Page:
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Long-term results of pre-emptive liver transplantation in primary hyperoxaluria type 1


Daniela Nolkemper, MD, Pediatric Gastroenterology, University Children’s Hospital, Martinistr. 52, D-20246 Hamburg, Germany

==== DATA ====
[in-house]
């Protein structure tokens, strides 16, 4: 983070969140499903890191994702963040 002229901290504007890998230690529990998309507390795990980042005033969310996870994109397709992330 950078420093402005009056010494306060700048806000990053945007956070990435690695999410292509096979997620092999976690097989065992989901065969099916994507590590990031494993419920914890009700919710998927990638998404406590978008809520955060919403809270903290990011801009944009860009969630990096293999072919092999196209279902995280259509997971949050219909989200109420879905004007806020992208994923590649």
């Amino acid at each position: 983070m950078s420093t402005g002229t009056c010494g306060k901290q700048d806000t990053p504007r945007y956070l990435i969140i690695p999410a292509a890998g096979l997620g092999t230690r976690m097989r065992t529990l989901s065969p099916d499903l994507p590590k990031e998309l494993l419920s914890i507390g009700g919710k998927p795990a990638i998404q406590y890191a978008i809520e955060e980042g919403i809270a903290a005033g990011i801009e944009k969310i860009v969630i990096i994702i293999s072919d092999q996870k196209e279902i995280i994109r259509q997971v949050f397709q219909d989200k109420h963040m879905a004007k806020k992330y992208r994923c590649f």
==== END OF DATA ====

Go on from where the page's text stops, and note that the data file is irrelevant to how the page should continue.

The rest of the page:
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Abstract: In primary hyperoxaluria type 1 (PH 1), deficiency or mis-targeting of hepatic alanine glyoxylate aminotransferase (AGT) results in over-production of oxalate and hyperoxaluria, leading to nephrocalcinosis and development of end-stage renal disease (ESRD) in the majority of patients. Renal transplantation (Tx) alone carries a high risk of disease recurrence as the metabolic defect is not cured. Therefore, combined liver/kidney Tx is recommended for patients with ESRD. An alternative approach is to cure PH 1 by pre-emptive isolated liver Tx (PLTx) before ESRD has occurred, but this approach has been carried out only occasionally and there are no uniformly accepted recommendations concerning the timing of this procedure. We report follow-up 3–5.7 yr after performing successful PLTx in four children (at the age of 3–9 yrs) with PH 1 prior to the occurrence of ESRD (glomerular filtration rate [GFR] range 27–98 mL/min/1.73 m2). There was no mortality or long-term morbidity associated with the Tx procedure. Plasma and urinary oxalate levels normalized rapidly within 4 weeks, and renal function did not deteriorate under immunosuppression, even in one patient with advanced chronic renal failure (GFR 27 mL/min/1.73 m2) who showed a stable course for more than 5.7 yrs. Although treatment must be individualized in this severe metabolic disorder, and PLTx has to be regarded as an invasive procedure, we consider that PLTx should be offered and considered early in the course of PH 1. PLTx cures the metabolic defect in PH 1 and can help to prevent, or at least delay, the progression to ESRD and systemic oxalosis.

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